The novel opens with some of the blackest comedy in recent memory: Harry Silver, a depressed, middle-aged professor of Richard Nixon studies (the allusion to “Hitler studies” from Don DeLillo’s novel White Noise is made explicit, as Silver keeps thinking that he sees DeLillo), attends Thanksgiving dinner at the home of his brother, George, a successful and hateful TV executive. Televisions blare from every room in the large suburban house; sycophantic colleagues court their obnoxious boss; George’s two children are glued to their electronic devices and his wife, Jane, is doing all the work in the kitchen. Harry can’t decide whether he despises or lusts after George’s life but he has no such ambivalence about his wife, with whom he is soon contemplating an affair. But George, who has what are sometimes called “anger management issues”, smashes into a car one night, killing a couple and orphaning their child (“I’ve got bad aim,” he remarks when asked how it happened). George comes home from the hospital to find Harry in bed with Jane, whom George promptly brains with a bedroom lamp.
George’s wealth and influence ensures that he is committed to an expensive “rest home”, while Jane is so brain-damaged that her parents turn off her life support. Harry’s wife divorces him and suddenly Harry is responsible for his niece and nephew, George’s home and his own life – and we haven’t hit page 50 yet.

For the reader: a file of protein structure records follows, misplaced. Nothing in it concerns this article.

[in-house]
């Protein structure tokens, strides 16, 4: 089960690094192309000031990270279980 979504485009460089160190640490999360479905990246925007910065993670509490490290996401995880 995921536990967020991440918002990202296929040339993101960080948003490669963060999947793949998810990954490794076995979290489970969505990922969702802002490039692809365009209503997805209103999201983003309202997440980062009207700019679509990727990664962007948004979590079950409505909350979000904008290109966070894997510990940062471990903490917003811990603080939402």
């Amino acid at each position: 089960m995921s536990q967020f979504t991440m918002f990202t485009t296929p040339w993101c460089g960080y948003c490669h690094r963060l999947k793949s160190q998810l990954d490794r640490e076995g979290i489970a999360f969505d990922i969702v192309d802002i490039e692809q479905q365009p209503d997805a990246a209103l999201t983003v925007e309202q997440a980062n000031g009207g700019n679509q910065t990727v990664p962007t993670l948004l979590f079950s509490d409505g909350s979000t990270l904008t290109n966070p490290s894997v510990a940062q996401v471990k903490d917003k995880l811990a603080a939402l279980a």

Before long, the 48-year-old Harry has also lost his university job and had a stroke but this doesn’t stop him from embarking on a picaresque journey through the modern landscape of affluent American suburbia: his enthusiastic sex with suburban swingers ends when he is abducted by a couple of children who are not amused at the games he is playing with their mother; he picks up a young woman in a grocery store and is soon caring for her ageing parents, both of whom float in and out of dementia. Through one of his internet sex partners, Harry meets Julie Nixon Eisenhower, who lets him read a lost archive of Richard Nixon’s fiction, all of which details the dark side of the American dream.